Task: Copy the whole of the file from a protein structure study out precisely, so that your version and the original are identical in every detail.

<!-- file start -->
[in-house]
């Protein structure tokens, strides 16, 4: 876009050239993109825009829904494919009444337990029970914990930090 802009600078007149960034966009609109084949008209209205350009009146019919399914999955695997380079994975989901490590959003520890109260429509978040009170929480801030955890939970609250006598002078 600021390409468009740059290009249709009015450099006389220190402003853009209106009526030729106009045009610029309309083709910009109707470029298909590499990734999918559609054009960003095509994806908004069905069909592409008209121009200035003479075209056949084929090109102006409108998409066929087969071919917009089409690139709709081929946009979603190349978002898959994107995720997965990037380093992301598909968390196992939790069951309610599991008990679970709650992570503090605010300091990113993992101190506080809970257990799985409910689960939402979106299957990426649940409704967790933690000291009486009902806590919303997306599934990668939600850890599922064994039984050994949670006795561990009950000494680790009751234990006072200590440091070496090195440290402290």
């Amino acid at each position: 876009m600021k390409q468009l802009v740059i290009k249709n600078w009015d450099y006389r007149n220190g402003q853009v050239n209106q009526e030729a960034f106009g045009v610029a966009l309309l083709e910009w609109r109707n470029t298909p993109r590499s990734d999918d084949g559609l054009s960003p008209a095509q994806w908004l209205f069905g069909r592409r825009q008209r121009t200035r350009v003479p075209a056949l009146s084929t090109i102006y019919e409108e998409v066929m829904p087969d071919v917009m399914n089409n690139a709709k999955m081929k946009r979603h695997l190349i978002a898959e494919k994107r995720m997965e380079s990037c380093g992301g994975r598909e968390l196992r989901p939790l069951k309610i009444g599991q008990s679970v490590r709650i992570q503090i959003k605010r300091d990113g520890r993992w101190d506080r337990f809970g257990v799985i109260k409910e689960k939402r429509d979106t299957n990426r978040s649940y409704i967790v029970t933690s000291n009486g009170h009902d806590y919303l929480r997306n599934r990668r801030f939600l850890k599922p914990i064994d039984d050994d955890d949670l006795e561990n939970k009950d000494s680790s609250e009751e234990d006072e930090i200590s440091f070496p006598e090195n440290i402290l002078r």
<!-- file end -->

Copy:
[in-house]
């Protein structure tokens, strides 16, 4: 876009050239993109825009829904494919009444337990029970914990930090 802009600078007149960034966009609109084949008209209205350009009146019919399914999955695997380079994975989901490590959003520890109260429509978040009170929480801030955890939970609250006598002078 600021390409468009740059290009249709009015450099006389220190402003853009209106009526030729106009045009610029309309083709910009109707470029298909590499990734999918559609054009960003095509994806908004069905069909592409008209121009200035003479075209056949084929090109102006409108998409066929087969071919917009089409690139709709081929946009979603190349978002898959994107995720997965990037380093992301598909968390196992939790069951309610599991008990679970709650992570503090605010300091990113993992101190506080809970257990799985409910689960939402979106299957990426649940409704967790933690000291009486009902806590919303997306599934990668939600850890599922064994039984050994949670006795561990009950000494680790009751234990006072200590440091070496090195440290402290």
């Amino acid at each position: 876009m600021k390409q468009l802009v740059i290009k249709n600078w009015d450099y006389r007149n220190g402003q853009v050239n209106q009526e030729a960034f106009g045009v610029a966009l309309l083709e910009w609109r109707n470029t298909p993109r590499s990734d999918d084949g559609l054009s960003p008209a095509q994806w908004l209205f069905g069909r592409r825009q008209r121009t200035r350009v003479p075209a056949l009146s084929t090109i102006y019919e409108e998409v066929m829904p087969d071919v917009m399914n089409n690139a709709k999955m081929k946009r979603h695997l190349i978002a898959e494919k994107r995720m997965e380079s990037c380093g992301g994975r598909e968390l196992r989901p939790l069951k309610i009444g599991q008990s679970v490590r709650i992570q503090i959003k605010r300091d990113g520890r993992w101190d506080r337990f809970g257990v799985i109260k409910e689960k939402r429509d979106t299957n990426r978040s649940y409704i967790v029970t933690s000291n009486g009170h009902d806590y919303l929480r997306n599934r990668r801030f939600l850890k599922p914990i064994d039984d050994d955890d949670l006795e561990n939970k009950d000494s680790s609250e009751e234990d006072e930090i200590s440091f070496p006598e090195n440290i402290l002078r």